My first Google Analytics data point was 15th May 2005. In this post I look back at what Universal Analytics did for the industry, including my own career, where GA4 fits in (or not), and what I think the future holds.
In theory, the Google Consent Mode is a great idea - it natively builds in consent control into your data collection set up. But there is a considerable flaw in Google's approach that in my view breaks privacy laws.
Excluding internal (i.e. your staff visits) from Google Analytics is an interesting challenge - it’s not as straightforward as you think. This is because there is no obvious way to identify a staff visit. Hence this detailed post showing a possible alternative.
Since GTM introduced an automatic way of tracking scroll depth in Google Analytics, there has been a proliferation of this tracking. In this post I explain why you should avoid such "noise" and avoid the cost implications.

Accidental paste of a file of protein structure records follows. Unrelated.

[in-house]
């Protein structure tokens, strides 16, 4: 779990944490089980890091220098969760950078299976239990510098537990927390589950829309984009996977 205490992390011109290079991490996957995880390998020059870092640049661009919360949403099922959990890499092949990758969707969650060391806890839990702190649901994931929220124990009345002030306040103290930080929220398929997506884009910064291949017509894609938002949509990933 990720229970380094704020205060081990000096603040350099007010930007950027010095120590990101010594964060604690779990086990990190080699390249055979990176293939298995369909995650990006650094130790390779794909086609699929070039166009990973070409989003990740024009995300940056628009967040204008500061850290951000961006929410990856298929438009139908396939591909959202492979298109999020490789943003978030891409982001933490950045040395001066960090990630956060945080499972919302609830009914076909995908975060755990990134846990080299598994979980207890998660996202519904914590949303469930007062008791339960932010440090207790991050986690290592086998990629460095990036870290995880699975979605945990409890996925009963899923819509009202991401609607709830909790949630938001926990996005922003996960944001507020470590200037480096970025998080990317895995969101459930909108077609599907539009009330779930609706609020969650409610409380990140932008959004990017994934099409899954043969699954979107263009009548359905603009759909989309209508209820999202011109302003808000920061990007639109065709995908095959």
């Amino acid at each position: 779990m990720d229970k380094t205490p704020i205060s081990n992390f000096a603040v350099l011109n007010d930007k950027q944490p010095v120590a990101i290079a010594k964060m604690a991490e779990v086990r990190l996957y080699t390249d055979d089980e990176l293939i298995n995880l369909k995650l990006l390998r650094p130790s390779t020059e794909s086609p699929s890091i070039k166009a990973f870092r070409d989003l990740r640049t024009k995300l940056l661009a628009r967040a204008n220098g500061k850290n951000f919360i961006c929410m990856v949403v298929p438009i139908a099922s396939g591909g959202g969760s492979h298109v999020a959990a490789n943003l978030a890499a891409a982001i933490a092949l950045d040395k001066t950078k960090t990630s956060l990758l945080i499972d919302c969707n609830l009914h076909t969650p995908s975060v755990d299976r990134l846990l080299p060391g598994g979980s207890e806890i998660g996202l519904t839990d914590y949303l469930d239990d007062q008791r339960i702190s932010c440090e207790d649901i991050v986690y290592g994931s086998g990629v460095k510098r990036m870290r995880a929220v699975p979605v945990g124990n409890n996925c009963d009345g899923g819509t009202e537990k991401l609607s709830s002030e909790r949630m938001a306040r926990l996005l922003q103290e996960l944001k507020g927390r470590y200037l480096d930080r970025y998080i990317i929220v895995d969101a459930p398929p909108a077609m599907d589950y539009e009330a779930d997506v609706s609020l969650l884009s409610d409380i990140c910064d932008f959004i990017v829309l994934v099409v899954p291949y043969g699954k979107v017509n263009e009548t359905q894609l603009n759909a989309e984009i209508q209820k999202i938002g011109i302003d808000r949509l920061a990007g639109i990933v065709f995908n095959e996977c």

Part of my job involves the audit of Google Analytics setups in order to establish the quality of the data collected. This video story brings together some of the extraordinary findings of this work. It's a study of 75 enterprise websites using Google Analytics.
As with viewing any information containing charts, tables, diagrams etc. reading content in COLOUR is very important - its why Successful Analytics was printed in colour. However colour printing is expensive - so I need your feedback via this 2 second poll.
My extension to the GTM Tips post by Simo Ahava (Tip 64!). Essentially, I extend the regex for more rigorous email checks and add prevent other PII types getting in to Google Analytics. You don't need to ask why this is so important in today's GDPR compliance world.